Palace rules out truce gab; rebels torch buildings
THE Palace on Sunday ruled out new ceasefire talks with the Nur Misuari-led faction of the Moro National Liberation Front (MNLF) as government troops pressed their attack on the rebels, who torched buildings to cover their escape after a seven-day standoff.
Dislocation. A young girl, one of thousands of evacuees affected by the standoff in Zamboanga City, feeds her younger sister inside their makeshift shelter at a sports complex; more evacuees are shown at the sports complex; soldiers aboard a Humvee stand guard amid smoke from burning houses; some evacuees sit anchored in their wooden boats near the sea wall. AFP
By Sunday afternoon, the military said the MNLF had suffered 51 dead. Another 19 were either captured or surrendered as soldiers slowly retook positions that had been overrun by the rebels. On the government side, the casualties remained at six dead and 59 wounded. At least four civilians were dead.
A source privy to the negotiations said Misuari has asked Vice President Jejomar Binay to work out safe passage for the MNLF commanders and rebels in Zamboanga City who were holding civilian hostages, but President Benigno Aquino III rejected the proposal.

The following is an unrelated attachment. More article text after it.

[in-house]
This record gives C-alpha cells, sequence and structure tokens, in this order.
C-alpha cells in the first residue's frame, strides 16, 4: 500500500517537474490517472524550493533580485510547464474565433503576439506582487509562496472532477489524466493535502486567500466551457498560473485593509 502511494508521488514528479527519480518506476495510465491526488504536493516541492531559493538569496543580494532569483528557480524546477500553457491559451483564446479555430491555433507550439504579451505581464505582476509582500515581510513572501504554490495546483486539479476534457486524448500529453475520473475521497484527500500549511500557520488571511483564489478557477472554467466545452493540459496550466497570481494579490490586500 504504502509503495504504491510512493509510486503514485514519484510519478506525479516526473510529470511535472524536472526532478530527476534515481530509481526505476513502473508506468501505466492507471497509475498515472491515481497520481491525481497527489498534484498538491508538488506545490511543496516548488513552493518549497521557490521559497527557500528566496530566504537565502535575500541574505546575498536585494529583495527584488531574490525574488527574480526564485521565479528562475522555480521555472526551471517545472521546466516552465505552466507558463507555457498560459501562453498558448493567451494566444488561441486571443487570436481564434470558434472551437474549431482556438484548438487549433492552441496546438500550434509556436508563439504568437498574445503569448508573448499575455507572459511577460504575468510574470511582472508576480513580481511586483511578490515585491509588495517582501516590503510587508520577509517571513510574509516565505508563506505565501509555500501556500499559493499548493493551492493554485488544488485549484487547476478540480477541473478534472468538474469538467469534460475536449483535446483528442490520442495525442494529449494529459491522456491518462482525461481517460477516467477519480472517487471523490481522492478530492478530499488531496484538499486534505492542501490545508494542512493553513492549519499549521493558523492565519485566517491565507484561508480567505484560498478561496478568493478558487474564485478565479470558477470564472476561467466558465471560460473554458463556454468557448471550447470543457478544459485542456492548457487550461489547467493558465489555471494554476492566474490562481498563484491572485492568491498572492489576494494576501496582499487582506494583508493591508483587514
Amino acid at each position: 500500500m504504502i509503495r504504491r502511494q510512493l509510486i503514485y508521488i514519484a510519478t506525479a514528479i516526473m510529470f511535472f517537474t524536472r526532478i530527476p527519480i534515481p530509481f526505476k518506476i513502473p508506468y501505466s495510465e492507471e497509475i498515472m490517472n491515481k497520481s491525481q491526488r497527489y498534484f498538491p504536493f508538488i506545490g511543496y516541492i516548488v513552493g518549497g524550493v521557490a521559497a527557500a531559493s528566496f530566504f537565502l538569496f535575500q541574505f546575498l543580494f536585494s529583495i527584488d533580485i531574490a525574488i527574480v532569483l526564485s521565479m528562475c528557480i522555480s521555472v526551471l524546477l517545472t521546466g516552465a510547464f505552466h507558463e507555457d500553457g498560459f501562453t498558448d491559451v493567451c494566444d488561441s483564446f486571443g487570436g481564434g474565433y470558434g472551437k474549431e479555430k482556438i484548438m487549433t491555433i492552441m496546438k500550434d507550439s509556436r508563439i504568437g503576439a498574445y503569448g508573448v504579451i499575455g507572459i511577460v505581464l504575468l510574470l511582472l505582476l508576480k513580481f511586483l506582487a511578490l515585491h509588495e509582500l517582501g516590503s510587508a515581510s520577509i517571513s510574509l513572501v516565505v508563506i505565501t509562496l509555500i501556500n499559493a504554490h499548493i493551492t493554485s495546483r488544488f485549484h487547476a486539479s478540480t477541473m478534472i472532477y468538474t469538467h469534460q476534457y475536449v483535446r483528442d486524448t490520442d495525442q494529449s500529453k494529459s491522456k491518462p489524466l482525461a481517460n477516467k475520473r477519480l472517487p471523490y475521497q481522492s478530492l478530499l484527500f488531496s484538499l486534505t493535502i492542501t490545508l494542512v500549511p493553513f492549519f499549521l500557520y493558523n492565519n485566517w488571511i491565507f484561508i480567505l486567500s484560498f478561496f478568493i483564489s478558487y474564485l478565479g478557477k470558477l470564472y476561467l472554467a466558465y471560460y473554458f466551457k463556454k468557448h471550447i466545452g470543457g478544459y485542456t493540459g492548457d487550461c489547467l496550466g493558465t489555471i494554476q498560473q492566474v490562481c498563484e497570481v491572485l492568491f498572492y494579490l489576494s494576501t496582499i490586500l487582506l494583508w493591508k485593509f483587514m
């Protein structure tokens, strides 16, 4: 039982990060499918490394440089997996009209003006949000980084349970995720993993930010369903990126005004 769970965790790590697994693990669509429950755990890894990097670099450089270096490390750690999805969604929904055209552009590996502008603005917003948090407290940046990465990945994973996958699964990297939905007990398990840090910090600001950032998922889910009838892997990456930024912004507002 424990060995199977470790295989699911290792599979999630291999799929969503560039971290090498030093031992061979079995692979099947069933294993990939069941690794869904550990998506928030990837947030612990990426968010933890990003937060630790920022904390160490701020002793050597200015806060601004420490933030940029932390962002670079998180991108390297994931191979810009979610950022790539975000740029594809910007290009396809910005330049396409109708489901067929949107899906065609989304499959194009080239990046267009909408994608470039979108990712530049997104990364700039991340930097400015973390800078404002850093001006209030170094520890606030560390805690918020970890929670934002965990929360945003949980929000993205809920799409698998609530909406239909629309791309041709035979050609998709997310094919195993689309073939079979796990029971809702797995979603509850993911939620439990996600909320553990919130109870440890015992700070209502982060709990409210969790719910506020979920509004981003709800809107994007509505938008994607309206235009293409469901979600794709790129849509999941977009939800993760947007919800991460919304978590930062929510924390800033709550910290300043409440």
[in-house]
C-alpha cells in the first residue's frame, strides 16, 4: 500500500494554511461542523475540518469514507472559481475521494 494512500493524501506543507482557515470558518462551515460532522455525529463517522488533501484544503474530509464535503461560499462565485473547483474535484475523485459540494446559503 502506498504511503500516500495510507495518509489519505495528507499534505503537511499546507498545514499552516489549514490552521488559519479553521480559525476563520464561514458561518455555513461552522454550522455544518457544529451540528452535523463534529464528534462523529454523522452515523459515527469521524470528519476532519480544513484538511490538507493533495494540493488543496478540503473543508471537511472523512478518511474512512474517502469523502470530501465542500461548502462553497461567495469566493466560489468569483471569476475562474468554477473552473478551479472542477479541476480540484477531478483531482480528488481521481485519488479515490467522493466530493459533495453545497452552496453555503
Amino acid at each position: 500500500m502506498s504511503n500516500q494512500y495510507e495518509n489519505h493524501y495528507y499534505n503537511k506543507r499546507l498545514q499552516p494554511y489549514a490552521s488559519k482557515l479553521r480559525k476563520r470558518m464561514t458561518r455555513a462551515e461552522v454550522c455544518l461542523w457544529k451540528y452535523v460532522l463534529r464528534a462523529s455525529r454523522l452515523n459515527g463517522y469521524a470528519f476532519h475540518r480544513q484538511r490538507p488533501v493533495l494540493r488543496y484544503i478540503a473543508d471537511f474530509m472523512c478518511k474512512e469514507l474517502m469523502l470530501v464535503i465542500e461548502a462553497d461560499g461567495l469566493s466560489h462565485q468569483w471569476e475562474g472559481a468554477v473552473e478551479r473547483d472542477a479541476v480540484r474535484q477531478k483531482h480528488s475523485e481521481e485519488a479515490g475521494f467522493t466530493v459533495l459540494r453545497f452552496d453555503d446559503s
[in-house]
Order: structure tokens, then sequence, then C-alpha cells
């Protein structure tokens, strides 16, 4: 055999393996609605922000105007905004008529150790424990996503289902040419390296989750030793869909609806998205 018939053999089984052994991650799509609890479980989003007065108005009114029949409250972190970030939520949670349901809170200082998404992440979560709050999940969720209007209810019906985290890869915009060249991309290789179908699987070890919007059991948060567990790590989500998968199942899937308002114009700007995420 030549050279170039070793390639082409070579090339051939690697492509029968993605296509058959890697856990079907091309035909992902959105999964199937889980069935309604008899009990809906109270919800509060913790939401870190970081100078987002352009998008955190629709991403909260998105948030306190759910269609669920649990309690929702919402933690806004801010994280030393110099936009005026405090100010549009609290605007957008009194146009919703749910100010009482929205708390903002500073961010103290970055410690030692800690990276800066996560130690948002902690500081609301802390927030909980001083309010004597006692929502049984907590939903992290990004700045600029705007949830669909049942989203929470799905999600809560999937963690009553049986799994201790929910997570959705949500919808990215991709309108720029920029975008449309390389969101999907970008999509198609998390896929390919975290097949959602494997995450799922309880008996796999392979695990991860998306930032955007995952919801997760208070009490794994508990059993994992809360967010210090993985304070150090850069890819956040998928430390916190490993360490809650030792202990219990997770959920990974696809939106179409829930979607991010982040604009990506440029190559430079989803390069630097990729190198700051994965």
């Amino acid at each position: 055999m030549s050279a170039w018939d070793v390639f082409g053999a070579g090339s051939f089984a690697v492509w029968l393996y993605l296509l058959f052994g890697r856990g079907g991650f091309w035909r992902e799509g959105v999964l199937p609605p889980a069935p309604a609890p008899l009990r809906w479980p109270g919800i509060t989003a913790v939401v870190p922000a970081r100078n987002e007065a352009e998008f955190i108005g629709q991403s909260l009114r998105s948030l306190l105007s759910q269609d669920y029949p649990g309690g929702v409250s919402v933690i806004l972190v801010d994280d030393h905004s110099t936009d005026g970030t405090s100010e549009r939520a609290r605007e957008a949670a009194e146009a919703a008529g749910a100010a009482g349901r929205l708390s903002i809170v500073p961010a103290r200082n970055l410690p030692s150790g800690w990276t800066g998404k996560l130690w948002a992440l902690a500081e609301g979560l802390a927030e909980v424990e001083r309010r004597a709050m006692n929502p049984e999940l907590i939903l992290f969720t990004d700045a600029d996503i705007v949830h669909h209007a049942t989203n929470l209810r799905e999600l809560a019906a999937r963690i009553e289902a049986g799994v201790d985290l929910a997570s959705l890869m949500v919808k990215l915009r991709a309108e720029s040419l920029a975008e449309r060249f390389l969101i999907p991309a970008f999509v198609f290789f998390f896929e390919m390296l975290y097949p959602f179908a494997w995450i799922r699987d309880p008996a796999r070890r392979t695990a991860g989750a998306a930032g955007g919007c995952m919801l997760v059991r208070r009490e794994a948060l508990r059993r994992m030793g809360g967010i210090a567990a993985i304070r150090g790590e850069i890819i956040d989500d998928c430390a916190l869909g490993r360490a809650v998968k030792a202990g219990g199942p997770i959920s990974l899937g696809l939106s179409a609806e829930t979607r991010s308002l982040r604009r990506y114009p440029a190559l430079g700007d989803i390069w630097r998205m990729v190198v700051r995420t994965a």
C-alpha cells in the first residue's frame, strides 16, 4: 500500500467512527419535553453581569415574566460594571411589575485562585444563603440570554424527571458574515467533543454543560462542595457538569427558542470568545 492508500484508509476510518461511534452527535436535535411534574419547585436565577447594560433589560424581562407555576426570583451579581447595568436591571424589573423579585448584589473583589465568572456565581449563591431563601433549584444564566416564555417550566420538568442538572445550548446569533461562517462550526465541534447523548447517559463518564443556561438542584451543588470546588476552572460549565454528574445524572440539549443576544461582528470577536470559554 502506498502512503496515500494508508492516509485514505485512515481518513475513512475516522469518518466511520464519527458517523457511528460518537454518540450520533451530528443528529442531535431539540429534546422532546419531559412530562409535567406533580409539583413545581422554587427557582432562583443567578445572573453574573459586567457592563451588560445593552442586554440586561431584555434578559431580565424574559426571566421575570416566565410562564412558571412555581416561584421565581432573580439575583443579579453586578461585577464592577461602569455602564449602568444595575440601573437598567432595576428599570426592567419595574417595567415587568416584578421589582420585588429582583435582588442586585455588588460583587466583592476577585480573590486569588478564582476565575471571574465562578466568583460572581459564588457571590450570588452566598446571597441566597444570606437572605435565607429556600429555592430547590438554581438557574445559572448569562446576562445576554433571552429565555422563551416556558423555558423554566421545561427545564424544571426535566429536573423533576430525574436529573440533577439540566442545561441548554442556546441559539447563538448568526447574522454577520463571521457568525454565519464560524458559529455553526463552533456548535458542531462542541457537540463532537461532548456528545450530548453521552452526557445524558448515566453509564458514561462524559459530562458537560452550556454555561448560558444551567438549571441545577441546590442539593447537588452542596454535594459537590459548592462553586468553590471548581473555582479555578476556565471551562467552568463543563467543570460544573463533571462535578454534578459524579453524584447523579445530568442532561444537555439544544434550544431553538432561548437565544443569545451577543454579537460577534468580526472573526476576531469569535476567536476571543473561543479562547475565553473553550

“Some officials who were feeling hot-headed have apparently convinced the President to reject efforts at hammering out a truce. Apparently, these officials felt the overwhelming presence of the military and the police in the area is enough to end the siege,” said the official who asked not to be named as he was not authorized to speak on the ongoing operations.
The source, however, declined to comment on whether the fatwa or religious decree issued against Interior Secretary Manuel Roxas II in 2008 was a handicap in seeking a peaceful means to end the standoff.
Presidential spokesman Edwin Lacierda said Roxas was in Zamboanga City as head of the Interior and Local Government Department and not as the senator who was persona non grata for opposing the memorandum of understanding on ancestral domain between the government and the MNLF’s rival, the Moro Islamic Liberation Front.
“He is the head of the DILG and a local government is affected. The Philippine National Police is also under his watch,” Lacierda said.
He added that Roxas flew to Zamboanga City “unmindful of the threats against his person.”
Deputy presidential spokesperson Abigail Valte declined to give details on the aborted truce negotiations, but acknowledged that any demand for safe conduct was not possible.
“The local crisis management committee has decided that it is futile to talk to the MNLF and negotiate,” Valte said.